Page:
The ball rebounded off the tree trunk and shot off into the air. With a lazy effort, she tracked its arc as it bounced between branches and finally shot back toward her. It hit her palm with a satisfying thump. Idly, she tossed it lightly up and down. Sun Liling had to admit, she kind of missed the weight that the silly old toy used to have. She looked down at the pale grey ball, running a calloused thumb over the simple formation array that made it always return to her hand.
Here, without any of these foreigners around to see, she allowed herself a moment to feel homesick. Dad was gone and her Mother had run off back to the Peaks barely a moment after the funeral had ended, but she still missed Kailasa. She still missed her little cousins, the dumb scrappy little twits, and Grandfather most of all. She missed the sunflower fields and the tension in the air, knowing that every speck of dirt outside the crater walls would try to kill her given half a chance. It was too damn cold here in the east.
With a twist of her wrist, she dismissed the ball back into storage, as well as her petty complaints. She really had been stuck here too long if she was whining like that, Sun Liling thought wryly. The cage she had been stuck in was gilded well. A nice little manor house in the hills, probably some lifelong disciple’s summer retreat or something. She hated it, hated not being able to go past the ward stones that marked the yard, hated just having to sit around. These easterners might be able to just sit inside all day to cultivate, but she needed to move, needed to run and fight and kill.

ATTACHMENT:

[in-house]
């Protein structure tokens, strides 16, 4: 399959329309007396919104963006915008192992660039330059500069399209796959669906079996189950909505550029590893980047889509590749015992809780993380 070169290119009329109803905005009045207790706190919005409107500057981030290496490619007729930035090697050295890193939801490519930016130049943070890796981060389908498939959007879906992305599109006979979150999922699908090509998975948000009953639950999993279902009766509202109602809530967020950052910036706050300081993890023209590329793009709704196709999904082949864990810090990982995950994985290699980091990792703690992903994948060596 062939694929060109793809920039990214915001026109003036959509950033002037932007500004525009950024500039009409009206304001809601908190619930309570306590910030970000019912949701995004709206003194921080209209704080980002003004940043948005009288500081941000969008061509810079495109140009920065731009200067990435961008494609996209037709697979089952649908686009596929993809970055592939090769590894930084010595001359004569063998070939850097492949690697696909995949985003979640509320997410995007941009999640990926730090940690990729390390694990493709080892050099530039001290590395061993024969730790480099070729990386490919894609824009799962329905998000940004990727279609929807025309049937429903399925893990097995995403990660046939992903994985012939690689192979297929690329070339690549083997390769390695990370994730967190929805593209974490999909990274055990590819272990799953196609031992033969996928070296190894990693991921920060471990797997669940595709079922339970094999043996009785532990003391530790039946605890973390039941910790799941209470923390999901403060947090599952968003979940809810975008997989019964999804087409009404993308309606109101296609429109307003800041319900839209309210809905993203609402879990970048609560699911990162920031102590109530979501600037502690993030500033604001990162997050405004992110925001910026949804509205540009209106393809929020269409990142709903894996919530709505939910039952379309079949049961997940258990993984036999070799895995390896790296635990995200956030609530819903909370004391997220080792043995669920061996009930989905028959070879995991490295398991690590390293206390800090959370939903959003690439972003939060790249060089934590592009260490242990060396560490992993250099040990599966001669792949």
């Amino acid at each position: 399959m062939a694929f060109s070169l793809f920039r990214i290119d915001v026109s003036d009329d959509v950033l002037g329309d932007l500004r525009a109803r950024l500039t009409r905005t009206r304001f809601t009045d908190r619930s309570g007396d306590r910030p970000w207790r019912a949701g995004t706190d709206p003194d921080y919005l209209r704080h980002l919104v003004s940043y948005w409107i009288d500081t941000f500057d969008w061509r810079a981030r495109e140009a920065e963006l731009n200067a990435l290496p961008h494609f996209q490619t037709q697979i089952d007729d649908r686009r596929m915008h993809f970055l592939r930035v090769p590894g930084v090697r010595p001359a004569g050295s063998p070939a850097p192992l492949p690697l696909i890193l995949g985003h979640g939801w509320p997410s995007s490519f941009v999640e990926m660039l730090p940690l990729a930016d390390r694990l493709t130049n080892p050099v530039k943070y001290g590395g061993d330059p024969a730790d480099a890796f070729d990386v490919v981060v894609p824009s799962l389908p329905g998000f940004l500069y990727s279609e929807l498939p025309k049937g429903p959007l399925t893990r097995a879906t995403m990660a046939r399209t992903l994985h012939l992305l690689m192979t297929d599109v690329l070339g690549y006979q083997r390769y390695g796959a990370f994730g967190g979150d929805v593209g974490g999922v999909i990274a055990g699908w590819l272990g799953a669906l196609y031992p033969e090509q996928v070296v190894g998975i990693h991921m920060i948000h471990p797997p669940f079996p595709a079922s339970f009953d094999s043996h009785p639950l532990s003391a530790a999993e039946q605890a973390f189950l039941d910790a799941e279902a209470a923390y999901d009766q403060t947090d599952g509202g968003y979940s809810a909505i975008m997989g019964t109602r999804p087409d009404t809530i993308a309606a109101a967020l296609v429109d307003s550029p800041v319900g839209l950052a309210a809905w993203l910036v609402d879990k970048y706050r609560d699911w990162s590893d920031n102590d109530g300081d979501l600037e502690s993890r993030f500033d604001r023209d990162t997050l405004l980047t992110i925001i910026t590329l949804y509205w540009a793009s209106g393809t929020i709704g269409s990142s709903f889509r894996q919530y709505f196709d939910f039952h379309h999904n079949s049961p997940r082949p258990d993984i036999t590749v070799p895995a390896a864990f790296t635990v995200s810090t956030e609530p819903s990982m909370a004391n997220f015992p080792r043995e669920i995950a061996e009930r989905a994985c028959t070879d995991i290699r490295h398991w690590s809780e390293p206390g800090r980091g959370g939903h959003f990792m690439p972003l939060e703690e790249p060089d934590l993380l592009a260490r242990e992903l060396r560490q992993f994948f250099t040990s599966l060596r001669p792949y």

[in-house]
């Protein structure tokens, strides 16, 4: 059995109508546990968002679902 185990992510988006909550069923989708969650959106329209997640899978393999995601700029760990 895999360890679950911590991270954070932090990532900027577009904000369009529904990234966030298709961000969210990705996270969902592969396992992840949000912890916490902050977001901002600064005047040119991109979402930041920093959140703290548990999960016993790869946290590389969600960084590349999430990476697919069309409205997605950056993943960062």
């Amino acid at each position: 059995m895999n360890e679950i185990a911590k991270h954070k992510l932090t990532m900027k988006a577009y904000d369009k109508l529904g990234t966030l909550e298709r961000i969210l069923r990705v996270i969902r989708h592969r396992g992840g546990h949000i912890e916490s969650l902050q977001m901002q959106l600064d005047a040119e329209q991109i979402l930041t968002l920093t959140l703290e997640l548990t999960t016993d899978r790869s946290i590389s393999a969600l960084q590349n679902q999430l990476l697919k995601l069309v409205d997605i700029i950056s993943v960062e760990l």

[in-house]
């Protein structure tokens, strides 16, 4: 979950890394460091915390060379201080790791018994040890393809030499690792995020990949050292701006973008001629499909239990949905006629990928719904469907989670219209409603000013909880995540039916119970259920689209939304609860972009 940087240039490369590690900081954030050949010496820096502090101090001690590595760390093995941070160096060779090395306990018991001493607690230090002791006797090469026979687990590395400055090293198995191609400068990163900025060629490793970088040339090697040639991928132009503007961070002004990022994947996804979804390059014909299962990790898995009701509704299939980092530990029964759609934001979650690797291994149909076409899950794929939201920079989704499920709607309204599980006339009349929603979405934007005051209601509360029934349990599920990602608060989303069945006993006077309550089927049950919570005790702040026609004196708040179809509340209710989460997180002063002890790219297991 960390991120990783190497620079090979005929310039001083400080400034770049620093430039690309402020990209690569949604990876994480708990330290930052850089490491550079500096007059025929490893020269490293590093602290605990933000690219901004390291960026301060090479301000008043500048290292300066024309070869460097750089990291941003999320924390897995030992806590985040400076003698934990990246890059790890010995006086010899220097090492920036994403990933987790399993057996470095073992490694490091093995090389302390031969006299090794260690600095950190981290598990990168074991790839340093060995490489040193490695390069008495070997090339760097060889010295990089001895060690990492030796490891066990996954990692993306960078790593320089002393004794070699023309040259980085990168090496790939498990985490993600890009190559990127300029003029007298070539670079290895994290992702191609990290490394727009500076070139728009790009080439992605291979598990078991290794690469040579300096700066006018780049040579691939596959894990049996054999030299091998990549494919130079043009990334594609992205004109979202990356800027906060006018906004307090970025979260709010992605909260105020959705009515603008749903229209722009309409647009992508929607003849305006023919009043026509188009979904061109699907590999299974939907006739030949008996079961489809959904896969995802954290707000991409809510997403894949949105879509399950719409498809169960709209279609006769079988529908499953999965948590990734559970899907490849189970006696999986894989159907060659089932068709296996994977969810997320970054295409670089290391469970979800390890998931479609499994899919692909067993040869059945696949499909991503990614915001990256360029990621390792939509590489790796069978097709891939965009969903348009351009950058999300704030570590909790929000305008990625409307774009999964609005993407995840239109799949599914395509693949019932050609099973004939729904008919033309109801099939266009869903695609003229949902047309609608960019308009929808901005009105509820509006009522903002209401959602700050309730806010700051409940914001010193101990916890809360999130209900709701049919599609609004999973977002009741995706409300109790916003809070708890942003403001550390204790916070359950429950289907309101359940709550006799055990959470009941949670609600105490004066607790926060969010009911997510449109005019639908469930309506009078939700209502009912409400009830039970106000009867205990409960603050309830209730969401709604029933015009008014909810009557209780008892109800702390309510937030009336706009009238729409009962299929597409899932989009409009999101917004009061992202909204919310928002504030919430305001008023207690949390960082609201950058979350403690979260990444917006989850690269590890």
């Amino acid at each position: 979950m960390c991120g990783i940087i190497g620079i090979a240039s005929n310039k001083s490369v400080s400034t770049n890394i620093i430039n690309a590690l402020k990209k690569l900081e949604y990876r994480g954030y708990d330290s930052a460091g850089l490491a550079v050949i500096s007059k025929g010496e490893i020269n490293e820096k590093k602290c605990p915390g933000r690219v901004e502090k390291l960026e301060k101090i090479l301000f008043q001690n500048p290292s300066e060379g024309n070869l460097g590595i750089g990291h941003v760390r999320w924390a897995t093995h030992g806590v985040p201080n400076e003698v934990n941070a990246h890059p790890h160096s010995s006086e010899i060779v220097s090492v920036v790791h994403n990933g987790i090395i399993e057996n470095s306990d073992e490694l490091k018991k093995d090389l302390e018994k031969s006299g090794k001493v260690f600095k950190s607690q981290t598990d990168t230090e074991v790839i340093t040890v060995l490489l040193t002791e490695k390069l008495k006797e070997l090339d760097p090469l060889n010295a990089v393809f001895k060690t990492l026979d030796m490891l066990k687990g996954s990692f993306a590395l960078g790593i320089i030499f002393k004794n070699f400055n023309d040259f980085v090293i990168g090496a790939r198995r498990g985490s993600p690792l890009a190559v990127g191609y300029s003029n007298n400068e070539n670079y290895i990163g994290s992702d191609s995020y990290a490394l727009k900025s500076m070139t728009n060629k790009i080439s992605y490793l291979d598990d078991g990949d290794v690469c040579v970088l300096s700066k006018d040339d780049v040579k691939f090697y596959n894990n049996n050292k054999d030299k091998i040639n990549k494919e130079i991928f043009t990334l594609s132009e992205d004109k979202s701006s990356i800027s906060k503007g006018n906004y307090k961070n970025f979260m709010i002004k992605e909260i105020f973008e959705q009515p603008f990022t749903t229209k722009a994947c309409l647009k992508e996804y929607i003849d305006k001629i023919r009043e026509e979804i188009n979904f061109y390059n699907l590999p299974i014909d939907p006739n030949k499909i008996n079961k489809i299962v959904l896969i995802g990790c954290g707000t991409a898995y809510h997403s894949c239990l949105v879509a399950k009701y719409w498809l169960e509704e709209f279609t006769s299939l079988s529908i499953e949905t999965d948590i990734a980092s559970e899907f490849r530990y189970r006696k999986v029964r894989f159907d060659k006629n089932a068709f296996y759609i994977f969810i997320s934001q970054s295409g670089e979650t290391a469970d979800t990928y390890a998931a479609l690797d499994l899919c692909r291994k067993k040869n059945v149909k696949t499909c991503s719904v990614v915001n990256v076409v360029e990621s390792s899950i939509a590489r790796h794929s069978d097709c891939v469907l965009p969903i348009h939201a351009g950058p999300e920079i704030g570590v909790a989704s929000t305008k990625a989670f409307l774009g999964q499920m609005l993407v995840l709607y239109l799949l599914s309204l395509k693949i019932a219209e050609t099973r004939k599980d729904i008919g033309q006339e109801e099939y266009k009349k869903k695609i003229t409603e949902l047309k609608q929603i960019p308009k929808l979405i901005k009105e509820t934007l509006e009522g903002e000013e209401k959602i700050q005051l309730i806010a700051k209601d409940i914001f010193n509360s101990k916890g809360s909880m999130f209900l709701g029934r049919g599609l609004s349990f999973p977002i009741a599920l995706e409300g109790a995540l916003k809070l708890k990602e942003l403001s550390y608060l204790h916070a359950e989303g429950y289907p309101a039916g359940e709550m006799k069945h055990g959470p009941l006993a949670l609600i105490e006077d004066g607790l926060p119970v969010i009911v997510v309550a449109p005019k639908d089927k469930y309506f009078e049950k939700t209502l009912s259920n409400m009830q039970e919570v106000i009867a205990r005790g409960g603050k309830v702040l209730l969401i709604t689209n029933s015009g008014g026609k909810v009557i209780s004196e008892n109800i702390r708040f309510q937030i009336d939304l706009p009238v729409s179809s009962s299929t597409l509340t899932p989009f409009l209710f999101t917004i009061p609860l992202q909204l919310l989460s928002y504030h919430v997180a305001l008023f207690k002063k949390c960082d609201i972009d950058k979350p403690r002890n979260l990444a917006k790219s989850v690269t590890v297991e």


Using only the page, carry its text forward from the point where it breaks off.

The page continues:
She let out a disgruntled sigh as she slid off of her perch on the roof, landing in the garden with a thump. It was her own fault. She’d let her blood get too heated and gone a little too far in her fight with Cai and her cronies. It had been a dumb move to open up her bond that far with Dharitri. As she thought the spirit’s name, she felt awareness blossoming in her thoughts, blooming like the petals of a hungry flower.
‘And why should you have hidden the full panoply of your glory, my dear battle-sister? Why should the fear of the soft children of the east shackle you?’ The musical voice of Dharitri echoed in her thoughts. ‘You have wept and bled and killed for your power. Why should you not wield it?’
‘Because of what happened,’ she drawled back silently. Hadn’t Grandfather told her that folks in the east still saw the Lady of the Sunflower Fields as a foreign, hostile spirit? But she had forgotten in the heat of the fight. She’d worn Cai and that monster she wore down, Kang was crumbling in the face of the Bai, and when she thought about facing that nasty little snake and crushing her in a fight, she’d just gotten too excited.
So here she was, grounded for a month to this insultingly peaceful manor. The worst part was that she couldn’t even complain, not without looking spoiled and making Grandfather look bad. Putting her arms behind her head, she began to stroll through the garden. It wasn’t much, but it was better than sitting entirely still.
The Sect wouldn’t dare do more than this, and it wasn’t like her cultivation had really suffered for it… much. The lack of battle had slowed her down, but the experience of fighting most of the relevant folks in her year had given her enough to chew on for the most part.
Losing galled her though, despite the circumstances. She shoulda just taken a hit from Cai and speared that girl, Ling whatever, as soon as she summoned that mist. It had been a surprisingly effective battlefield technique, coming from a nobody.
‘The Kang losing to the snake was expected, but the Lu should have done better. You should punish him,’ Dharitri grumbled. Images of broken flesh and bright flowing blood flickered through her thoughts.